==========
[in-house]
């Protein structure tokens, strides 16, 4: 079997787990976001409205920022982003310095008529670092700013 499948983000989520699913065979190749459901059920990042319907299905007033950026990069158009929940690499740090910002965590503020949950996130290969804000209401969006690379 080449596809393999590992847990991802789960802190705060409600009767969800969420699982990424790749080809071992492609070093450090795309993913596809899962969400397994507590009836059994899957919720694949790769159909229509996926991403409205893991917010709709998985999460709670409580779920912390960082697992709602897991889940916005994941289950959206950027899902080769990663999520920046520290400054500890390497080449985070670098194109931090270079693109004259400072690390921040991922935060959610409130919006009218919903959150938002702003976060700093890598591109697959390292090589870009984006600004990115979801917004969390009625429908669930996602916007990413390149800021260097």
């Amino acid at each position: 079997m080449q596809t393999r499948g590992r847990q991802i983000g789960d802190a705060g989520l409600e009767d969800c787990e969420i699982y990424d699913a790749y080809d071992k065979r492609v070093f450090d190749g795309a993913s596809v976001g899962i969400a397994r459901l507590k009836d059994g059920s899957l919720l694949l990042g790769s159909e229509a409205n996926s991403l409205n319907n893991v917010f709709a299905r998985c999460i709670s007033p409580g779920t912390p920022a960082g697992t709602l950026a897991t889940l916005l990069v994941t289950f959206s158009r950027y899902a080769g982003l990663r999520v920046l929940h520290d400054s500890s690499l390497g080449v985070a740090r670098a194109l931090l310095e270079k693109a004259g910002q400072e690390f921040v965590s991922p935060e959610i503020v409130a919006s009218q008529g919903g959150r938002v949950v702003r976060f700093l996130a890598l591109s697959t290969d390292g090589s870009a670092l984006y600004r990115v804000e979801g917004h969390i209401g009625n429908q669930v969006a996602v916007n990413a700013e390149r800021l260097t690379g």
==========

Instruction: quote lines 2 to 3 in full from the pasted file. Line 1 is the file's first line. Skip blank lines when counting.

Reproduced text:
């Protein structure tokens, strides 16, 4: 079997787990976001409205920022982003310095008529670092700013 499948983000989520699913065979190749459901059920990042319907299905007033950026990069158009929940690499740090910002965590503020949950996130290969804000209401969006690379 080449596809393999590992847990991802789960802190705060409600009767969800969420699982990424790749080809071992492609070093450090795309993913596809899962969400397994507590009836059994899957919720694949790769159909229509996926991403409205893991917010709709998985999460709670409580779920912390960082697992709602897991889940916005994941289950959206950027899902080769990663999520920046520290400054500890390497080449985070670098194109931090270079693109004259400072690390921040991922935060959610409130919006009218919903959150938002702003976060700093890598591109697959390292090589870009984006600004990115979801917004969390009625429908669930996602916007990413390149800021260097």
């Amino acid at each position: 079997m080449q596809t393999r499948g590992r847990q991802i983000g789960d802190a705060g989520l409600e009767d969800c787990e969420i699982y990424d699913a790749y080809d071992k065979r492609v070093f450090d190749g795309a993913s596809v976001g899962i969400a397994r459901l507590k009836d059994g059920s899957l919720l694949l990042g790769s159909e229509a409205n996926s991403l409205n319907n893991v917010f709709a299905r998985c999460i709670s007033p409580g779920t912390p920022a960082g697992t709602l950026a897991t889940l916005l990069v994941t289950f959206s158009r950027y899902a080769g982003l990663r999520v920046l929940h520290d400054s500890s690499l390497g080449v985070a740090r670098a194109l931090l310095e270079k693109a004259g910002q400072e690390f921040v965590s991922p935060e959610i503020v409130a919006s009218q008529g919903g959150r938002v949950v702003r976060f700093l996130a890598l591109s697959t290969d390292g090589s870009a670092l984006y600004r990115v804000e979801g917004h969390i209401g009625n429908q669930v969006a996602v916007n990413a700013e390149r800021l260097t690379g």